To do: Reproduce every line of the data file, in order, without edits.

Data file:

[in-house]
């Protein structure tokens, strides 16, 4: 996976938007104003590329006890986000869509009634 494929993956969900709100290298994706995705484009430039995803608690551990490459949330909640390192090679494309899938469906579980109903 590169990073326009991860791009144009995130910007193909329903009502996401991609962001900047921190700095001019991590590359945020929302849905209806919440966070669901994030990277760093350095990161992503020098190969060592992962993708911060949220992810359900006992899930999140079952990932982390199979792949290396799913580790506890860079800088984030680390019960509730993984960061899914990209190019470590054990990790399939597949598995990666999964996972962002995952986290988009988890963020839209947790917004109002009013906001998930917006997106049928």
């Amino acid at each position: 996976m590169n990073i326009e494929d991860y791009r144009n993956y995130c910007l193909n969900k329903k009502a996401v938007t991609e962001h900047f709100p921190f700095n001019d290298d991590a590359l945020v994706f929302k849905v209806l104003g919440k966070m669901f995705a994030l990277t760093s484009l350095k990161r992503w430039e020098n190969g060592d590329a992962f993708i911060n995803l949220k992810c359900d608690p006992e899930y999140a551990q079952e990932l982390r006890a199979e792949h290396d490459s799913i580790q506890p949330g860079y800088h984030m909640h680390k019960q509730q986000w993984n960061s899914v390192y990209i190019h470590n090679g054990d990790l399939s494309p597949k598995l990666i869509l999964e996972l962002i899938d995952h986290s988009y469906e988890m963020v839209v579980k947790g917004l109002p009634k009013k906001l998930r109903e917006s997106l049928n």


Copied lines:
[in-house]
């Protein structure tokens, strides 16, 4: 996976938007104003590329006890986000869509009634 494929993956969900709100290298994706995705484009430039995803608690551990490459949330909640390192090679494309899938469906579980109903 590169990073326009991860791009144009995130910007193909329903009502996401991609962001900047921190700095001019991590590359945020929302849905209806919440966070669901994030990277760093350095990161992503020098190969060592992962993708911060949220992810359900006992899930999140079952990932982390199979792949290396799913580790506890860079800088984030680390019960509730993984960061899914990209190019470590054990990790399939597949598995990666999964996972962002995952986290988009988890963020839209947790917004109002009013906001998930917006997106049928």
């Amino acid at each position: 996976m590169n990073i326009e494929d991860y791009r144009n993956y995130c910007l193909n969900k329903k009502a996401v938007t991609e962001h900047f709100p921190f700095n001019d290298d991590a590359l945020v994706f929302k849905v209806l104003g919440k966070m669901f995705a994030l990277t760093s484009l350095k990161r992503w430039e020098n190969g060592d590329a992962f993708i911060n995803l949220k992810c359900d608690p006992e899930y999140a551990q079952e990932l982390r006890a199979e792949h290396d490459s799913i580790q506890p949330g860079y800088h984030m909640h680390k019960q509730q986000w993984n960061s899914v390192y990209i190019h470590n090679g054990d990790l399939s494309p597949k598995l990666i869509l999964e996972l962002i899938d995952h986290s988009y469906e988890m963020v839209v579980k947790g917004l109002p009634k009013k906001l998930r109903e917006s997106l049928n």